“No myth about women’s health has existed for so long as the belief that women should stop exercising during pregnancy”. (John D Ratey MD, SPARK, The Revolutionary New Science of Exercise and the Brain p. 197).
One of the most common questions people ask me is if they can exercise during pregnancy? The answer is: YES. You should. Here is why:
In 2002 the American College of Obstetricians and Gynecologists (ACOG) began recommending exercise for pregnant and postpartum mothers. It is not that long ago in other words. Today ACOG actually recommend women to begin exercising when they become pregnant. The reason being is to counter high blood pressure, diabetes, preeclampsia and other harmful states that can develop during gestation, which can lead to harm both for the mother and the child.
As a Coach who works with pregnant women on a daily basis – I meet expectant mothers who don’t have a clear idea of what they can do or what they should do. Most women think in terms of avoiding exercise rather than engaging in it. The truth is, if they knew or understood the benefits of exercise during pregnancy – not only in reducing pregnancy risks but also in helping them with their mental and physical health INCLUDING their babies – I am certain more women would feel more comfortable being active.
Did you know that estrogen and progesterone levels remain much higher than normal during pregnancy? And in many cases this means it can stabilise women’s mood help reduce anxiety and depression. Research also show that some women with attention-deficit/hyperactivity disorder are able to sit still and read when pregnant. In other words pregnancy can spark hormones for the better.
It is also well established that mothers state of mind can alter her baby development. Anxiety, stress and depression can have a powerful impact on pregnancy and result in miscarriage, low with weight, birth defects of the baby and in extreme cases death. Babies born to unhappy mothers are fussier, harder to soothe, less responsive and unpredictable sleeping patterns. More so, these babies and children are more likely to suffer cognitive impairments and to be hyperactive. This is disturbing information that is not discussed, neither informed by doctors to expectant mothers or women going through postpartum. Information that is absolutely crucial. Especially since we know there is help to get and something we can do about it. I believe it isn’t talked about because of the stigma it creates. People (doctors) are afraid of speaking the truth and are worried that society will blame mothers for their babies mental and physical state. Exercise can prevent anxiety, stress and depression. It can also prevent a lot of unnecessary complications. And help women cope with their mental and physical state. That is fact and it has been clinically proven over and over again. Despite the fact – many women are still leery of exercising while pregnant and research show that up to 60 percent (!!) remain inactive.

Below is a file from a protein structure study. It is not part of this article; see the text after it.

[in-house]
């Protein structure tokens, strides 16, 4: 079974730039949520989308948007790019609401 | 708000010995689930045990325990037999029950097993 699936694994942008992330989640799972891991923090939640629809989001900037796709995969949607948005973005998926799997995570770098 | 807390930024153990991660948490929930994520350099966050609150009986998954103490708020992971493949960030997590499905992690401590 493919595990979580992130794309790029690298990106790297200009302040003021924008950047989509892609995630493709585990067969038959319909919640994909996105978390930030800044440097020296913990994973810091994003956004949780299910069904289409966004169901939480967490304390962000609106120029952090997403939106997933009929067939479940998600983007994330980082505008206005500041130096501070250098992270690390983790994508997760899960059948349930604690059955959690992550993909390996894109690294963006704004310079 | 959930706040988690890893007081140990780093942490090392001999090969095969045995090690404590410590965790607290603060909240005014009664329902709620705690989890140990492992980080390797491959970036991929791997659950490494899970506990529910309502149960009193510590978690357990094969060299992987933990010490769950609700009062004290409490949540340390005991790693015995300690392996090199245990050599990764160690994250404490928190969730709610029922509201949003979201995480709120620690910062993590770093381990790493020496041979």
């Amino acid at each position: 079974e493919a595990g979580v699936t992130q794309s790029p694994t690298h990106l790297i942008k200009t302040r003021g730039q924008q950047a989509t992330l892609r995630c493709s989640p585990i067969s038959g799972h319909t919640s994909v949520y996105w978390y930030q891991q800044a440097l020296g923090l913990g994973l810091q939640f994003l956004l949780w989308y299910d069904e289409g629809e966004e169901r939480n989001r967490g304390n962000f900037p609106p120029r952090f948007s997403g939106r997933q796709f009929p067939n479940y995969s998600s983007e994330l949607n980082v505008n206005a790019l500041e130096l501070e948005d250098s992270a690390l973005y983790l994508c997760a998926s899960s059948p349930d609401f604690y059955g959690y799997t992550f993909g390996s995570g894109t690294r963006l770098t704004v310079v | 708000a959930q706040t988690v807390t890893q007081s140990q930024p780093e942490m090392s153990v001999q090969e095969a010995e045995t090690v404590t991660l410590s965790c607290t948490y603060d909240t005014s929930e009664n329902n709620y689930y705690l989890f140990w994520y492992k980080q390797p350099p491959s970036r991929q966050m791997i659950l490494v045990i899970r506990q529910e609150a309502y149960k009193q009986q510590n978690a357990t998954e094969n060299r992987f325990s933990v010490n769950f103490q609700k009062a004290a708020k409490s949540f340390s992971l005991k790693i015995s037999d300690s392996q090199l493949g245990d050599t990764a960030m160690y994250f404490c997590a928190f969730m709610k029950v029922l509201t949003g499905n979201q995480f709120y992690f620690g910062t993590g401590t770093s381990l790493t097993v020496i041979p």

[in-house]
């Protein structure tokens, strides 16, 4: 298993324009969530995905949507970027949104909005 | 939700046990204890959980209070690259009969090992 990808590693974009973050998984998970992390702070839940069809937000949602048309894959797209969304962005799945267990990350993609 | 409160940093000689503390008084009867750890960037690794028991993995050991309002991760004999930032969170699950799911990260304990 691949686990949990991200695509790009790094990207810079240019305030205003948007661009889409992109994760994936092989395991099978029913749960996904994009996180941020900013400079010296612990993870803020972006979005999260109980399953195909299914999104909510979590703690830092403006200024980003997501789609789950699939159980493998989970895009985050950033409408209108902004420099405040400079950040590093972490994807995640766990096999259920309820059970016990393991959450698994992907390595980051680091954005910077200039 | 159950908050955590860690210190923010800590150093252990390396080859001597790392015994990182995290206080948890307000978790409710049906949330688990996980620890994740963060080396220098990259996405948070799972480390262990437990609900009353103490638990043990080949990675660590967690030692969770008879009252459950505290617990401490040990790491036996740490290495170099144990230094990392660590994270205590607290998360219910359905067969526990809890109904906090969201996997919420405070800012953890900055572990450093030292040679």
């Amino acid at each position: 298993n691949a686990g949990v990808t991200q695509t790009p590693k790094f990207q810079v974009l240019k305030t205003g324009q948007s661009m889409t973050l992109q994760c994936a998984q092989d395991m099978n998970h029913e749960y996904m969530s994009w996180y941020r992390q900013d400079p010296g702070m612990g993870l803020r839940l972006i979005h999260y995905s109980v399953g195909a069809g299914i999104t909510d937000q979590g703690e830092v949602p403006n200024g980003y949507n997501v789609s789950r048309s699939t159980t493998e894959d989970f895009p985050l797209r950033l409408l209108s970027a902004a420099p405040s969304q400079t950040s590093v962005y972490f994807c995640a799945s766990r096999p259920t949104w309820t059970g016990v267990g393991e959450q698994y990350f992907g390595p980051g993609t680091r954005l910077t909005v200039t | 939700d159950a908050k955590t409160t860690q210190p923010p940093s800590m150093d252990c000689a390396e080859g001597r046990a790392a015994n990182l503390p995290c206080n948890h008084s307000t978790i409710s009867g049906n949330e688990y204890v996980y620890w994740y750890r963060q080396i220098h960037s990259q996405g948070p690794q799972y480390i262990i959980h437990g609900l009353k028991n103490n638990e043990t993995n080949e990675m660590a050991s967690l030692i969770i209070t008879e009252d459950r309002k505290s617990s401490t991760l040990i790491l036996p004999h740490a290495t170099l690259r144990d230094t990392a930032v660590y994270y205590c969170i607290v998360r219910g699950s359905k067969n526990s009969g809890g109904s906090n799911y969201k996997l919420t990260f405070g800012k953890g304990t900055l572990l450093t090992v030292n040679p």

Most studies show that exercise reduces nausea, muscle pain and fatigue. More important – it reduces fat accumulation. Training while pregnant cuts in half the risk of developing abnormal glucose levels, something that can lead to gestational diabetes. Gestational diabetes is a condition that results in overweight babies. High glucose levels are also an indicator to develop type 2 diabetes in both the mother and the baby. The good news is that regardless of how active a woman was before pregnancy, exercise still helps during pregnancy. One study showed that walking at a higher tempo five hours a week reduces the risk of gestational diabetes by 75 percent!
Another motivator could be to understand the positive effects exercise during pregnancy have on the baby. (James Clapp, Exercising through Your Pregnancy 2002). Clapp proved that with exercise, the fuel line between the mother and baby grows, to ensure the fetus gets the nutrients and oxygen it needs. Other studies from Clapp show that newborns of active women are much leaner, are more responsive to stimuli and better able to quiet themselves. Clapp suggests that infants of exercising mothers are more neurologically developed than their counterparts from non exercising mothers. It does not stop there. Studies also show significant differences in IQ and oral language skills by the age of five. The children of exercisers performed a lot higher on cognitive tests and observations suggest that years later their academic performance is better than kids whose mothers were inactive during pregnancy.
Holy macaroni – these findings are AMAZING. So let’s start the conversation and spread the word. If you read this and know of someone that is pregnant, do me a favor – forward them this blog/information. You can help a struggling mother who deals with anxiety/depression/health issues and you can help her unborn child.
“Full Body Recovery Workout’
6 Single Leg Deadlift (R/L)
30ft Toe Walk 30 Second
Side Plank (R/L)
8 Reverse Lunge (each)
**Courtesy of Active Life RX**
I Am Serious… And Don’t Call Me Shirley.”